Ceremonies, as they always had been, are historically the bridge between the visual and performing arts and the people. Murphy and his followers, and international practitioners such as David Oldfield of Washington DC understand that ceremonies are core expressions of the culture. Done well, they can assist in major decision-making, bring emotional security, strengthen bonds between people, and communicate a sense of contentment. To quote David Oldfield:
Rituals and ceremonies are an essential and basic means
for human beings to give themselves and others
the necessary messages
which enable the individual to stay human.
They communicate acceptance,
love, a sense of identity, esteem,
shared values and beliefs
and shared memorable events.
Every ritual contains tender and sacred moments.
And in those moments of sensitivity
We are taken out of the normal flow of life,
And out of our routines.
We are then in an event
that is irreplaceable and sacred.
In ritual we participate in
something deep and significant.
They are moments which move our heart
And touch our spirit.
Qualities of a celebrant
Lionel Murphy also knew that the superficial, the unaware, were not the right persons to bring this about. The civil celebrant needs to have a rich skill-set and knowledge base. Murphy is on the record as asserting that the civil celebrant needed to have a "feel" for ceremony and be professional, knowledgeable, educated, creative, imaginative, inspired, well presented, idealistic, and well practised.
The civil celebrant should be a person inspired to improve lives at a deep and lasting level. For this reason they must be carefully chosen. The ideal is that they be educated in the humanities and trained to expertly co-create, creatively write and perform ceremonies.: 16ff
- Marriage, or a wedding, is the flagship ceremony of every culture.
- Almost as important is the funeral or burial ceremony.
The funeral ritual, too, is a public, traditional and symbolic means of expressing our beliefs, thoughts and feelings about the death of someone loved. Rich in history and rife with symbolism, the funeral ceremony helps us acknowledge the reality of the death, gives testimony to the life of the deceased, encourages the expression of grief in a way consistent with the culture's values, provides support to mourners, allows for the embracing of faith and beliefs about life and death, and offers continuity and hope for the living.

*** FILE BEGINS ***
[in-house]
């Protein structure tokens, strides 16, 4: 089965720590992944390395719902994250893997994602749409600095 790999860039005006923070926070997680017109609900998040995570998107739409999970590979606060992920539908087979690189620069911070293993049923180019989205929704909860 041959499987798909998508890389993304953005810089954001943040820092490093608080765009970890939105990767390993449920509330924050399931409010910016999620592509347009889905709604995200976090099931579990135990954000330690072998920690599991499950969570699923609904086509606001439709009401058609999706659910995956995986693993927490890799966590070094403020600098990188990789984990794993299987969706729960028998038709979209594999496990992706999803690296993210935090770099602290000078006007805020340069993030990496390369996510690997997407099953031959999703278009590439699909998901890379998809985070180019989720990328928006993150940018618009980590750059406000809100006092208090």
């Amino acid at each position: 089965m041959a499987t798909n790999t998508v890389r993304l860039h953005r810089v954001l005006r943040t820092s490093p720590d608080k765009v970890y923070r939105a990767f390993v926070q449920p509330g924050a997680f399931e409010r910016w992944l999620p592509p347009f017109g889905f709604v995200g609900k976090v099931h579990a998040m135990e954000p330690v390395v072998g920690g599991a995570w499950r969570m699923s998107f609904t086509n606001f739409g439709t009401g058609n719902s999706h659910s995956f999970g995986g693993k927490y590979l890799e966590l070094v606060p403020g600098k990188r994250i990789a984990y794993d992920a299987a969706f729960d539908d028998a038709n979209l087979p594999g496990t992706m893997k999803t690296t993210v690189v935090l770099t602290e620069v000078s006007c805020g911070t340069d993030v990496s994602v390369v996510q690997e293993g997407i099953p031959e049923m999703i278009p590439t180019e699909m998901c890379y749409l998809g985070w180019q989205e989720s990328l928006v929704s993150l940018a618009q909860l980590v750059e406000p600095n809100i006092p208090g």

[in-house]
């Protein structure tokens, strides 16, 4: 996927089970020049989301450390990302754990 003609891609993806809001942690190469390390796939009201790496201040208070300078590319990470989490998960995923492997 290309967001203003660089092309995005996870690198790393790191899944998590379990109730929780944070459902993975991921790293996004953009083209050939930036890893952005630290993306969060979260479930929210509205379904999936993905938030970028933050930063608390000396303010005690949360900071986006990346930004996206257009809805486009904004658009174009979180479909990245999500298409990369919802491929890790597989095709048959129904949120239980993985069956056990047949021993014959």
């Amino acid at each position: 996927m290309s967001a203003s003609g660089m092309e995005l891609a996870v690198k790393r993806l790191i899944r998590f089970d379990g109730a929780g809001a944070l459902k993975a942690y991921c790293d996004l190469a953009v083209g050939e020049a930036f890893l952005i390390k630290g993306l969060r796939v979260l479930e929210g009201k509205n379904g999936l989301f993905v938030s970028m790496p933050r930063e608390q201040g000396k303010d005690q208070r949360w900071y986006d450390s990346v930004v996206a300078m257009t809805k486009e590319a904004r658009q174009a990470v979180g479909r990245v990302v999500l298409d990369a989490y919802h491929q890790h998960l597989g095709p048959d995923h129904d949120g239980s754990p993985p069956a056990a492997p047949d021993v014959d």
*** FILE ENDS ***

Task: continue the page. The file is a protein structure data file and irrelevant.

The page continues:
Naming Ceremonies existed in human culture long before Christianity or any of the major religions came on the scene. Every community has a ceremony to welcome a new child into the world, to give that child recognition, and to celebrate the birth of new life.
- Baptism or christening ceremony
- Initiation (college orientation week)
- Social adulthood (Bar (or Bat) Mitzvah), coming of age ceremonies
- Award ceremonies
- Death (Day of the Dead)
- Spiritual (baptism, communion)
- Grand opening
Celebration of events
Other, society-wide ceremonies may mark annual or seasonal or recurrent events such as:
- Vernal equinox, winter solstice and other annual astronomical positions
- Weekly Sabbath day
- Inauguration of an elected office-holder
- Occasions in a liturgical year or "feasts" in a calendar of saints
- Opening and closing of a sports event, such as the Olympic Games
Other ceremonies underscore the importance of non-regular special occasions, such as:
In some Asian cultures, ceremonies also play an important social role, for example the tea ceremony.
- I now pronounce you husband and wife.
- I swear to serve and defend the nation ...
- I declare open the games of ...
- I/We dedicate this ... ... to ...
Both physical and verbal components of a ceremony may become part of a liturgy.
- Religion for Atheists: A non-believer's guide to the uses of religion – 2012 book by Alain de Botton which argues that while supernatural claims made by religion are false, some aspects of religion are still useful and can be applied in secular life and society.
- Builders' rites – a sacrifice made before or during the erection of structures